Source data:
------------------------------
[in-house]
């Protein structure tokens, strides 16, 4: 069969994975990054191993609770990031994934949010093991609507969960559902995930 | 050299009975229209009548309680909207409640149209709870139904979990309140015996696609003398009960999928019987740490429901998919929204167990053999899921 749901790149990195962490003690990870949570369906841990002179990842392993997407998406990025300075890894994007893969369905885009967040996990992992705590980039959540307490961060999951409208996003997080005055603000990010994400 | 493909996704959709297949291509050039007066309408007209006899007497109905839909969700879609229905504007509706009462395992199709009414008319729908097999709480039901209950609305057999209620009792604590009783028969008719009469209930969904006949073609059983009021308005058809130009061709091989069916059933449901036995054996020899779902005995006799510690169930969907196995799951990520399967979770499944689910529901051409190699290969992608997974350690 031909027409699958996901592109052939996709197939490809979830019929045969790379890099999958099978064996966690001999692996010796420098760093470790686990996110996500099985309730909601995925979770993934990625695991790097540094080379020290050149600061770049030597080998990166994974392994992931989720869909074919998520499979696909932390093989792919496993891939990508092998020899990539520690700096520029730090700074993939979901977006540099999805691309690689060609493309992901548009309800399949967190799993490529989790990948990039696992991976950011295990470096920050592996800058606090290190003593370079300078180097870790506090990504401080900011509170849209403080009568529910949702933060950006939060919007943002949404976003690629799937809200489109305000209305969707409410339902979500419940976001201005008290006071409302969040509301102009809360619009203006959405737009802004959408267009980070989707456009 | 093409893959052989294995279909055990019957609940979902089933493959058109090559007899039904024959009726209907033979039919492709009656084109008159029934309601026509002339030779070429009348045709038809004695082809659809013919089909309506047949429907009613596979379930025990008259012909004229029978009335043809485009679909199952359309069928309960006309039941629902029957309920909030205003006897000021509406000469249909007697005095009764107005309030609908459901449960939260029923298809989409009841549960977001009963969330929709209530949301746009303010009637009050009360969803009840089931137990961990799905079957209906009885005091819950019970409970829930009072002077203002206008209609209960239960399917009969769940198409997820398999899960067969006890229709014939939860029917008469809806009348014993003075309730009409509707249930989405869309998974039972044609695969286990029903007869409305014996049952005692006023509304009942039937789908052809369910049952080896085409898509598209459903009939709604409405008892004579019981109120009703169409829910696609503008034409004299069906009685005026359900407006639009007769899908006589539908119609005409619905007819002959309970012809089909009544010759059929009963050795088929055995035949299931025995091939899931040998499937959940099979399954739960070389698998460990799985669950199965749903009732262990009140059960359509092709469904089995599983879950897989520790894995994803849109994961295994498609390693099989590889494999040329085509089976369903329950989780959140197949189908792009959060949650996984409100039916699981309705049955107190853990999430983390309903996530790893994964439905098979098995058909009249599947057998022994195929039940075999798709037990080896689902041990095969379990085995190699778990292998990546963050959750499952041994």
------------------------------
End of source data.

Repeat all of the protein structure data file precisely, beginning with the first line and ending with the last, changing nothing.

[in-house]
């Protein structure tokens, strides 16, 4: 069969994975990054191993609770990031994934949010093991609507969960559902995930 | 050299009975229209009548309680909207409640149209709870139904979990309140015996696609003398009960999928019987740490429901998919929204167990053999899921 749901790149990195962490003690990870949570369906841990002179990842392993997407998406990025300075890894994007893969369905885009967040996990992992705590980039959540307490961060999951409208996003997080005055603000990010994400 | 493909996704959709297949291509050039007066309408007209006899007497109905839909969700879609229905504007509706009462395992199709009414008319729908097999709480039901209950609305057999209620009792604590009783028969008719009469209930969904006949073609059983009021308005058809130009061709091989069916059933449901036995054996020899779902005995006799510690169930969907196995799951990520399967979770499944689910529901051409190699290969992608997974350690 031909027409699958996901592109052939996709197939490809979830019929045969790379890099999958099978064996966690001999692996010796420098760093470790686990996110996500099985309730909601995925979770993934990625695991790097540094080379020290050149600061770049030597080998990166994974392994992931989720869909074919998520499979696909932390093989792919496993891939990508092998020899990539520690700096520029730090700074993939979901977006540099999805691309690689060609493309992901548009309800399949967190799993490529989790990948990039696992991976950011295990470096920050592996800058606090290190003593370079300078180097870790506090990504401080900011509170849209403080009568529910949702933060950006939060919007943002949404976003690629799937809200489109305000209305969707409410339902979500419940976001201005008290006071409302969040509301102009809360619009203006959405737009802004959408267009980070989707456009 | 093409893959052989294995279909055990019957609940979902089933493959058109090559007899039904024959009726209907033979039919492709009656084109008159029934309601026509002339030779070429009348045709038809004695082809659809013919089909309506047949429907009613596979379930025990008259012909004229029978009335043809485009679909199952359309069928309960006309039941629902029957309920909030205003006897000021509406000469249909007697005095009764107005309030609908459901449960939260029923298809989409009841549960977001009963969330929709209530949301746009303010009637009050009360969803009840089931137990961990799905079957209906009885005091819950019970409970829930009072002077203002206008209609209960239960399917009969769940198409997820398999899960067969006890229709014939939860029917008469809806009348014993003075309730009409509707249930989405869309998974039972044609695969286990029903007869409305014996049952005692006023509304009942039937789908052809369910049952080896085409898509598209459903009939709604409405008892004579019981109120009703169409829910696609503008034409004299069906009685005026359900407006639009007769899908006589539908119609005409619905007819002959309970012809089909009544010759059929009963050795088929055995035949299931025995091939899931040998499937959940099979399954739960070389698998460990799985669950199965749903009732262990009140059960359509092709469904089995599983879950897989520790894995994803849109994961295994498609390693099989590889494999040329085509089976369903329950989780959140197949189908792009959060949650996984409100039916699981309705049955107190853990999430983390309903996530790893994964439905098979098995058909009249599947057998022994195929039940075999798709037990080896689902041990095969379990085995190699778990292998990546963050959750499952041994």